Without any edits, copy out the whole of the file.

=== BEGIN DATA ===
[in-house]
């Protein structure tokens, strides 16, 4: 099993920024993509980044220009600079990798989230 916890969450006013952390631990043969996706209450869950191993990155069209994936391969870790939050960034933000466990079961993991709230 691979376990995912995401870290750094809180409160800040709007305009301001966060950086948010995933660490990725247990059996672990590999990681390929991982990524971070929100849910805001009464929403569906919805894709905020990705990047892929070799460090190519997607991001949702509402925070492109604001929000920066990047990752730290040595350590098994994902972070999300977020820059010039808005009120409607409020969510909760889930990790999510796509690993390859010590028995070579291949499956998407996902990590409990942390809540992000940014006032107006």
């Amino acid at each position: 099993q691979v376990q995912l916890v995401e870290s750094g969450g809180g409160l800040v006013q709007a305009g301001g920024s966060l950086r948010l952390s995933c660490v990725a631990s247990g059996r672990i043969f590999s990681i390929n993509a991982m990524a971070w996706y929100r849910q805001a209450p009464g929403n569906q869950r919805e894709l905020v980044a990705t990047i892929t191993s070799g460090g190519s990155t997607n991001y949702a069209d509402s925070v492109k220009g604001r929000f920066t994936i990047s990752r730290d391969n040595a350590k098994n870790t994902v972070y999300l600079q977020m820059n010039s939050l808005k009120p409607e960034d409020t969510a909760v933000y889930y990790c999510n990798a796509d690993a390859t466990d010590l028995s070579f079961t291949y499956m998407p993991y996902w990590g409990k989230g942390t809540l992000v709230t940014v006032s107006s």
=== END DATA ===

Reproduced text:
[in-house]
């Protein structure tokens, strides 16, 4: 099993920024993509980044220009600079990798989230 916890969450006013952390631990043969996706209450869950191993990155069209994936391969870790939050960034933000466990079961993991709230 691979376990995912995401870290750094809180409160800040709007305009301001966060950086948010995933660490990725247990059996672990590999990681390929991982990524971070929100849910805001009464929403569906919805894709905020990705990047892929070799460090190519997607991001949702509402925070492109604001929000920066990047990752730290040595350590098994994902972070999300977020820059010039808005009120409607409020969510909760889930990790999510796509690993390859010590028995070579291949499956998407996902990590409990942390809540992000940014006032107006």
């Amino acid at each position: 099993q691979v376990q995912l916890v995401e870290s750094g969450g809180g409160l800040v006013q709007a305009g301001g920024s966060l950086r948010l952390s995933c660490v990725a631990s247990g059996r672990i043969f590999s990681i390929n993509a991982m990524a971070w996706y929100r849910q805001a209450p009464g929403n569906q869950r919805e894709l905020v980044a990705t990047i892929t191993s070799g460090g190519s990155t997607n991001y949702a069209d509402s925070v492109k220009g604001r929000f920066t994936i990047s990752r730290d391969n040595a350590k098994n870790t994902v972070y999300l600079q977020m820059n010039s939050l808005k009120p409607e960034d409020t969510a909760v933000y889930y990790c999510n990798a796509d690993a390859t466990d010590l028995s070579f079961t291949y499956m998407p993991y996902w990590g409990k989230g942390t809540l992000v709230t940014v006032s107006s």